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Cellulose, Fiberglass, or Mineral: Which Blow-In Insulation Material Is Best for Your Home?

Proper insulation is an important aspect of keeping your house comfortable and livable. It helps attain a balanced temperature in your living spaces depending on the weather or climate outside. Insulation also plays a role in achieving optimum indoor air quality and, as a consequence, preserving the health and wellbeing of everyone in your home. Lastly, your insulation system will contribute to the long-term value of your property if it’s taken care of during your preventive maintenance.

There are several ways to insulate a house, taking a number of factors into consideration. If you’re building a new home, it’s easy to incorporate insulation directly into the  structure through the use of materials like insulating concrete forms and blocks or structural panels with built-in insulation. These solutions ensure long-term protection against the elements and more effective temperature regulation.

On the other hand, if you’ve purchased or moved into an existing property, the structure may already have insulation in place. However, there’s a chance it may already be damaged, dilapidated, or outdated. This renders the insulation ineffective. When that happens, it’s best to repair or switch out the insulation material using materials like blanket insulation or foam boards. These are materials you can easily purchase from a hardware store and install yourself on the walls and surfaces of your home.

Below is a guide on the different methods and materials that can be used for insulating your home. If you’re considering blow-in insulation in particular, this article will help you choose between the common options for materials, namely cellulose, fiberglass, or mineral wool.

Different types of home insulation

A Brief Comparison of the Insulation Methods and Materials That Can Be Used for Your Home

One of the common methods of insulating residential properties is the use of blanket or batt and roll insulation. This type of insulation may be made of mineral wool, natural wool, or fiberglass. Another commonly used insulation solution is foam boards, which are made of polystyrene, polyurethane, or other types of plastic. You can also install insulation products with reflective films, which help reflect radiant heat and thus regulate the temperature inside the home. However, the application of these insulation materials may not be completely effective or as long-lasting as you’d like.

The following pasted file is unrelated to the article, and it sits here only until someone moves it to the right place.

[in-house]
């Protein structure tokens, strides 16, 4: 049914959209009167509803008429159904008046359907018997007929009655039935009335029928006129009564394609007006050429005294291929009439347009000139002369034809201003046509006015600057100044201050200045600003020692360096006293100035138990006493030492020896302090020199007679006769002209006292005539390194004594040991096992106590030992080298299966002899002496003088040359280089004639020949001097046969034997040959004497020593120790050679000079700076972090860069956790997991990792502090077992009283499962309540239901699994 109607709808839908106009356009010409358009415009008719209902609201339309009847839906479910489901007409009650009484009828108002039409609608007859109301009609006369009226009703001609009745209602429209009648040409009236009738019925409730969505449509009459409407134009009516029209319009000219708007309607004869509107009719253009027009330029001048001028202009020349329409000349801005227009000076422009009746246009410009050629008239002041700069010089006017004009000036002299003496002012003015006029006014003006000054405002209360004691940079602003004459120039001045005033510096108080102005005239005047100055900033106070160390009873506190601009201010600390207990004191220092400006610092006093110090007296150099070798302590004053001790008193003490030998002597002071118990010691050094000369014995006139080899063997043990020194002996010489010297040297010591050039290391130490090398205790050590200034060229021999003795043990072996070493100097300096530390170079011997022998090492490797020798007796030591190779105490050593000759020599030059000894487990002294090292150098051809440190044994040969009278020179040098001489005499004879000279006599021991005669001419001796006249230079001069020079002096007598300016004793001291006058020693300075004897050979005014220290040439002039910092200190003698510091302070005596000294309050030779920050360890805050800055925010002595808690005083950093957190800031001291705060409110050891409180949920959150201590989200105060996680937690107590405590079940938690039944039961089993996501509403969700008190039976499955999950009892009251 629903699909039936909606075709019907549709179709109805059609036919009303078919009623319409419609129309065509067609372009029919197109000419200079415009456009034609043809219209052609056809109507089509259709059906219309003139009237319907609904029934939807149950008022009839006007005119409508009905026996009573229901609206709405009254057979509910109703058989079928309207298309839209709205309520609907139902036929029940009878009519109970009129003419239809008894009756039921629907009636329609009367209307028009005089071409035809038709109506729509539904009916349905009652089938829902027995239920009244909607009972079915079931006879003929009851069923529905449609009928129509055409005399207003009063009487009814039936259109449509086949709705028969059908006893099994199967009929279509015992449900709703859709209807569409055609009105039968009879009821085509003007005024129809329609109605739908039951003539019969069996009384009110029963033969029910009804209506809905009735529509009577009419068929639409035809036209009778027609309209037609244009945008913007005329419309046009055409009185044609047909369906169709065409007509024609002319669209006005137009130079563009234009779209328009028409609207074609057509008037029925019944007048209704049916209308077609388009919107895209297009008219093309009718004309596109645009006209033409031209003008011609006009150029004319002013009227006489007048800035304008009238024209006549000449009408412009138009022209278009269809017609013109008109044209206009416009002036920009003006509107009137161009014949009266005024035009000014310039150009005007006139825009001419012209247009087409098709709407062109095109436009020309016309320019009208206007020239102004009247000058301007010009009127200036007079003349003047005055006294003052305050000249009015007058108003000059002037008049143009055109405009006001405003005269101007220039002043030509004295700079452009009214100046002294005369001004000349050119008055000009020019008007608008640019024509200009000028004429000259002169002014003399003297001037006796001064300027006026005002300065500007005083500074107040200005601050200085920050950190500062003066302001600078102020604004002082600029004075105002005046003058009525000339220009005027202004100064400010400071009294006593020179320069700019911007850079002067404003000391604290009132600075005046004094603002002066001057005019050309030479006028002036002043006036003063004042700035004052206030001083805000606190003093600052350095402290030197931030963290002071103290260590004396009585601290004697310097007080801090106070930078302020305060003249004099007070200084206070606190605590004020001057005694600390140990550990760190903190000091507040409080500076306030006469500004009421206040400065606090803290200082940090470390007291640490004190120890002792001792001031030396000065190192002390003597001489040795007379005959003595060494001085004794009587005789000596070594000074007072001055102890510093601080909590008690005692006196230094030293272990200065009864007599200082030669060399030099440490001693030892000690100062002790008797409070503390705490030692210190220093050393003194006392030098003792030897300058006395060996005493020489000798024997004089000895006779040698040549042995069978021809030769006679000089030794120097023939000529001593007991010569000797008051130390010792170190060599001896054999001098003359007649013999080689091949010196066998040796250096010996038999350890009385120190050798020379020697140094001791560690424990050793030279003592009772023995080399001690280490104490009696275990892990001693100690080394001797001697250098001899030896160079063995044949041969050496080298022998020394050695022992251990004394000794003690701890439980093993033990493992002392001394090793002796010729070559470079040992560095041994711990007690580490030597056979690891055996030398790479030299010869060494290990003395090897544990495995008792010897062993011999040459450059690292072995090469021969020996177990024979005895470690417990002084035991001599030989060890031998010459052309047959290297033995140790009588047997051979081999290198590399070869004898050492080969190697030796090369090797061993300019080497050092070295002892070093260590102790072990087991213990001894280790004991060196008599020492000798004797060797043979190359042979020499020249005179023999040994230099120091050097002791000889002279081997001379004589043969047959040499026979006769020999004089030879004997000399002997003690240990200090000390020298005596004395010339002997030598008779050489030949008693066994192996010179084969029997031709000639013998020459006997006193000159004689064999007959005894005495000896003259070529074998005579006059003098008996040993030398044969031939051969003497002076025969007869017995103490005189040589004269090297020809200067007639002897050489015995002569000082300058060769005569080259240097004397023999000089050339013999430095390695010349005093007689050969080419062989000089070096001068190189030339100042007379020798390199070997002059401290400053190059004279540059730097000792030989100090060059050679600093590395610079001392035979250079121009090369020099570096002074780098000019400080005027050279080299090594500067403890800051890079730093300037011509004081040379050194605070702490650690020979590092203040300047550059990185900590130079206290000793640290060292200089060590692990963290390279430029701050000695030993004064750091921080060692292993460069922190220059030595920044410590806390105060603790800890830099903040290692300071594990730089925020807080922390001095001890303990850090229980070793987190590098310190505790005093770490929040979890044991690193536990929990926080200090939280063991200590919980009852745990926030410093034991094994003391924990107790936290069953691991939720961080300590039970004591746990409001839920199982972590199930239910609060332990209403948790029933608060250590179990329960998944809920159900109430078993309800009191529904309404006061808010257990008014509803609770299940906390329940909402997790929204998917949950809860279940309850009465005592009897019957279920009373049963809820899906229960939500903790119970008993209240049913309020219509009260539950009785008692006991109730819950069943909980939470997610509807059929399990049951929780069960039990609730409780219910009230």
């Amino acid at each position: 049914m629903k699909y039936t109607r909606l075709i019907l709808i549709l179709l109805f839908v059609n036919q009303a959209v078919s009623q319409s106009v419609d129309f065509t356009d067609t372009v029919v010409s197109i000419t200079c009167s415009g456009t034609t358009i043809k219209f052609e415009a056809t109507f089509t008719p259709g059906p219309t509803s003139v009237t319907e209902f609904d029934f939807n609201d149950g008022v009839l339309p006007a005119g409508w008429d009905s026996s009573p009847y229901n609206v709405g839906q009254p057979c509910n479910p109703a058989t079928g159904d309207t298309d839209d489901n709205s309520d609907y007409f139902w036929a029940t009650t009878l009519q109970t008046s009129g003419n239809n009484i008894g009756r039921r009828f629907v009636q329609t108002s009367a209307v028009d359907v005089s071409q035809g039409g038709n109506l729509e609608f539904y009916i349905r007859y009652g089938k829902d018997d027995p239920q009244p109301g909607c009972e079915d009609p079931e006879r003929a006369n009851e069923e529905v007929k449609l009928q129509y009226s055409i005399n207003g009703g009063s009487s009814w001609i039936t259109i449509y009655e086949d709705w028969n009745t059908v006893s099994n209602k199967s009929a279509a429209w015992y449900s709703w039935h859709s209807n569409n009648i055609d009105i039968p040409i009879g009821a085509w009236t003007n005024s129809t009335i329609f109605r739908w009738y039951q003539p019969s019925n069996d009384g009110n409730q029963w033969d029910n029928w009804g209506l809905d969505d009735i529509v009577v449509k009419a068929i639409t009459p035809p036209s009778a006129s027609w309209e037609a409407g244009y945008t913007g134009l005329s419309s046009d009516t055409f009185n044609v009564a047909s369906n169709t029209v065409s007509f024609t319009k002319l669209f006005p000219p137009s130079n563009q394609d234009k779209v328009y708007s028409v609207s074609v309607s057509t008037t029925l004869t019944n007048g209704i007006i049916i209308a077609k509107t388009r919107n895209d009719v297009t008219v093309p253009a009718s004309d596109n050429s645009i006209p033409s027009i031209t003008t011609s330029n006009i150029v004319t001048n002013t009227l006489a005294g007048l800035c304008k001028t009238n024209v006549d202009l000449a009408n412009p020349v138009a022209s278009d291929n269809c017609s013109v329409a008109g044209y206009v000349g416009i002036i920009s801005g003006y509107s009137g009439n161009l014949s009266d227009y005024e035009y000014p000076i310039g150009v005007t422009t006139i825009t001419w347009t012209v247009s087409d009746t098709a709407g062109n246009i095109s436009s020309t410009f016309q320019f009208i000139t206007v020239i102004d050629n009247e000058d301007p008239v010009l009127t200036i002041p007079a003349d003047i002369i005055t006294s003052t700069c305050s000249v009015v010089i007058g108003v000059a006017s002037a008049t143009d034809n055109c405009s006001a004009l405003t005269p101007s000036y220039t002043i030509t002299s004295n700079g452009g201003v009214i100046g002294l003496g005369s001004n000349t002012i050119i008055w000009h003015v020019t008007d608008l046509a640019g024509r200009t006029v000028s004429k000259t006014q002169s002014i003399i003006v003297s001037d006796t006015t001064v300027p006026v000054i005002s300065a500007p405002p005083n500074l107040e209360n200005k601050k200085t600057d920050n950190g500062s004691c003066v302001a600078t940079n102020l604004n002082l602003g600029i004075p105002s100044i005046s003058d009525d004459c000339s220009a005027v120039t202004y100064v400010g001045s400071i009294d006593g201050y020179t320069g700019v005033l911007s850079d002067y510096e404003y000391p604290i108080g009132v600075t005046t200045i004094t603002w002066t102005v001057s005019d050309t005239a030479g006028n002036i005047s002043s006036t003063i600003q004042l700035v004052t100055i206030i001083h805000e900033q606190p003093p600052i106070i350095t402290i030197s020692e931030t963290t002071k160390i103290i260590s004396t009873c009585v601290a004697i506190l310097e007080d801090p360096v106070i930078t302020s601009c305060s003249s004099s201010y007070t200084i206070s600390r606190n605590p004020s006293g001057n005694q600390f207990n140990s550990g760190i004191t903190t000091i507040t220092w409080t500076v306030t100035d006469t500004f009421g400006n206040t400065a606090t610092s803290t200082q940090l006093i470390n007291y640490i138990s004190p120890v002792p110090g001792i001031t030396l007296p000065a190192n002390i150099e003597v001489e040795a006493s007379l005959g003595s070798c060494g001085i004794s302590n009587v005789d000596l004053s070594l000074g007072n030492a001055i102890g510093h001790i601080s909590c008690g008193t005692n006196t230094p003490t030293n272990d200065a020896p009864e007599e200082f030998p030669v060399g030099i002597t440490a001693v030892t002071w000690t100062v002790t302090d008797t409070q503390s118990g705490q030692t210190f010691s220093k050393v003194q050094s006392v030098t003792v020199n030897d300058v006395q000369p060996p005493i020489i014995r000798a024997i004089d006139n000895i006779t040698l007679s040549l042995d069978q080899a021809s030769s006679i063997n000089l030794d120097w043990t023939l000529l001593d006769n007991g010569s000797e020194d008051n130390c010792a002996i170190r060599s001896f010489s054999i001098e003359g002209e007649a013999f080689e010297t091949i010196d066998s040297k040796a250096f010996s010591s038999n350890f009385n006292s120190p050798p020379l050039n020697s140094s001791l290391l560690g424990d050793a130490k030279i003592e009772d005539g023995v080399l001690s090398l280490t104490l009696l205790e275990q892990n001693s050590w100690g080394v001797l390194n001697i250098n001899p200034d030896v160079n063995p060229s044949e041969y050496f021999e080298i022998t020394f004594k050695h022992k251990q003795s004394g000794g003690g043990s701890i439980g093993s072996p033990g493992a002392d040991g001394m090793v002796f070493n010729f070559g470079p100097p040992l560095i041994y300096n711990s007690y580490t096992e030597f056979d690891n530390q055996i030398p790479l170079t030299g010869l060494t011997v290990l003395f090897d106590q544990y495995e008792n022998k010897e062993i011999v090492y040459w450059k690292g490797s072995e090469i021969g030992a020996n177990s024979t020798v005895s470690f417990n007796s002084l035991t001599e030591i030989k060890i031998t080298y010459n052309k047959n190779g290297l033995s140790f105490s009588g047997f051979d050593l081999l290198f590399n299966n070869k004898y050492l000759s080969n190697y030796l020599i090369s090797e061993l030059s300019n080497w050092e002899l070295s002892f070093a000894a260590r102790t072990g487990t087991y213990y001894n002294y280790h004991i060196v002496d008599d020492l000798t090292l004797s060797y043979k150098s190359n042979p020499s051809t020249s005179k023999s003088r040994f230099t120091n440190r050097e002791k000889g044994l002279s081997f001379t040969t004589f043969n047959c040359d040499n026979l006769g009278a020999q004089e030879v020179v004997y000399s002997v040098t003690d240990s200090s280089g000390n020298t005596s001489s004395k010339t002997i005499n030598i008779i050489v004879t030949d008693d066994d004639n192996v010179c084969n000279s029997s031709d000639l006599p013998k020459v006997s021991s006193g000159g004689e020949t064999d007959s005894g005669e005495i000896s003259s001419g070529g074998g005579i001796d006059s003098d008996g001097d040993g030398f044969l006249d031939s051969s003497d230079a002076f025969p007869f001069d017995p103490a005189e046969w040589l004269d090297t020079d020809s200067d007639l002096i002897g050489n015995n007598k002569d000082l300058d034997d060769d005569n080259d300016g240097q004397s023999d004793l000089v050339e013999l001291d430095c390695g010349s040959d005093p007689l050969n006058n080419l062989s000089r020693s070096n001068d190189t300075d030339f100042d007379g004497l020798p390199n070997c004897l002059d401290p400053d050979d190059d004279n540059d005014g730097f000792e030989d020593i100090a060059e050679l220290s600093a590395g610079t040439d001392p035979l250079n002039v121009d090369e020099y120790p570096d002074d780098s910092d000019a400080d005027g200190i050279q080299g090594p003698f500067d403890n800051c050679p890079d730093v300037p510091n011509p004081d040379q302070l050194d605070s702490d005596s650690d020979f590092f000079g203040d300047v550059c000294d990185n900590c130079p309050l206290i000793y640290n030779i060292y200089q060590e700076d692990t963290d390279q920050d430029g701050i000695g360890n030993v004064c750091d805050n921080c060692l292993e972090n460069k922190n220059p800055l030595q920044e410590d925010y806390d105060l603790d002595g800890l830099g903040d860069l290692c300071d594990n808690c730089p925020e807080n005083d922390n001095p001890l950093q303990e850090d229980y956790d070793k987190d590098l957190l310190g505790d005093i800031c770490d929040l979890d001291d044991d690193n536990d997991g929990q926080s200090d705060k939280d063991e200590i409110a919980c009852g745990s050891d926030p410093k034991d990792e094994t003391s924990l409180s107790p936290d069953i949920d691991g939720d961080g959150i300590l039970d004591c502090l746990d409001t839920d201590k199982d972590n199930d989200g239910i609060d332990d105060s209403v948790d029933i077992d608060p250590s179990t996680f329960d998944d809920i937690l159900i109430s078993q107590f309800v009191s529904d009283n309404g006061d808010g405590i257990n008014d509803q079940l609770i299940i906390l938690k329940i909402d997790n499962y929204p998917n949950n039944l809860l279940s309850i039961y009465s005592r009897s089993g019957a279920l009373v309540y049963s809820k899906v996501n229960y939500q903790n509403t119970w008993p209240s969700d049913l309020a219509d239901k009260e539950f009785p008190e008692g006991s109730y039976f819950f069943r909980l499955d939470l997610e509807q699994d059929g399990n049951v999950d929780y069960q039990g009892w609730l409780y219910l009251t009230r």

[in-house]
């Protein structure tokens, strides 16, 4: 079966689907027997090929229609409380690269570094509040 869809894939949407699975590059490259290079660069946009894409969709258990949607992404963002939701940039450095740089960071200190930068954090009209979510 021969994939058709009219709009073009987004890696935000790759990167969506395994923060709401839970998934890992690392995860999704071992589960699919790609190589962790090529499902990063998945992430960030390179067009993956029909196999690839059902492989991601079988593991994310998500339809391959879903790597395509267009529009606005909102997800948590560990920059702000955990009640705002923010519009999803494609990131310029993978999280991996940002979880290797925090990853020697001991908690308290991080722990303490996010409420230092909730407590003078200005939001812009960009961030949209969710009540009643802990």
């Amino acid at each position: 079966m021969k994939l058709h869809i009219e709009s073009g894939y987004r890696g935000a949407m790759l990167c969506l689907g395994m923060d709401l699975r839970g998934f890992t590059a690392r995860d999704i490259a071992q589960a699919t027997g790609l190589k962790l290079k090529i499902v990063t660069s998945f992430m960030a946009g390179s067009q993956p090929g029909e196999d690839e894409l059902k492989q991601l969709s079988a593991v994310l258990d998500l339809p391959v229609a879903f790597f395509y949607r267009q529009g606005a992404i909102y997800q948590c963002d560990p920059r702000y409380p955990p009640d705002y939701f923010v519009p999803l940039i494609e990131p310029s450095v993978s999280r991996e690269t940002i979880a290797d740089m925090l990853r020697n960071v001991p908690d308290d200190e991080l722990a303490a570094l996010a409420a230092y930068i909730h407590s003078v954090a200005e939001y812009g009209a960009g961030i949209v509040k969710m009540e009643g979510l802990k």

Appling attic insulation

You can choose instead to insulate the existing walls and floors in your home through other methods, without having to tear them down or open them up just to apply insulating material beneath the surface. Using foam-based insulating material, for instance, only requires that you inject it into the wall. Such a method also serves to reinforce your walls for structural integrity.

Lastly, there’s a type of insulating material called “loose-fill” that can be blown into the wall cavity. The method of doing so is called blow-in insulation, and it’s one of the most efficient ways of insulating existing structures. Loose-fill insulation material may be made of fiberglass, cellulose, or mineral wool. Which among these three is best for your home? Here’s a quick guide on the characteristics of each loose-fill or blow-in insulation material, complete with their pros and cons.


Fiberglass is one of the most common insulating materials in the market. It’s made of glass that’s molten and spun into fine fibers. Most fiberglass loose-fill insulation material uses 40 percent to 60 percent recycled glass, which also renders it a very environmentally friendly option. It is also non-flammable, which will enhance the fire safety of your home. Since it is made of an inorganic material, it is impervious to mold and mildew. This is another quality of fiberglass that will improve your indoor air quality.

There are, however, a few cons to using fiberglass material. Too much contact with it sometimes results in cases of irritant contact dermatitis, where the home resident’s skin gets inflamed. Very fine fiberglass dust can also trigger allergies or asthma attacks.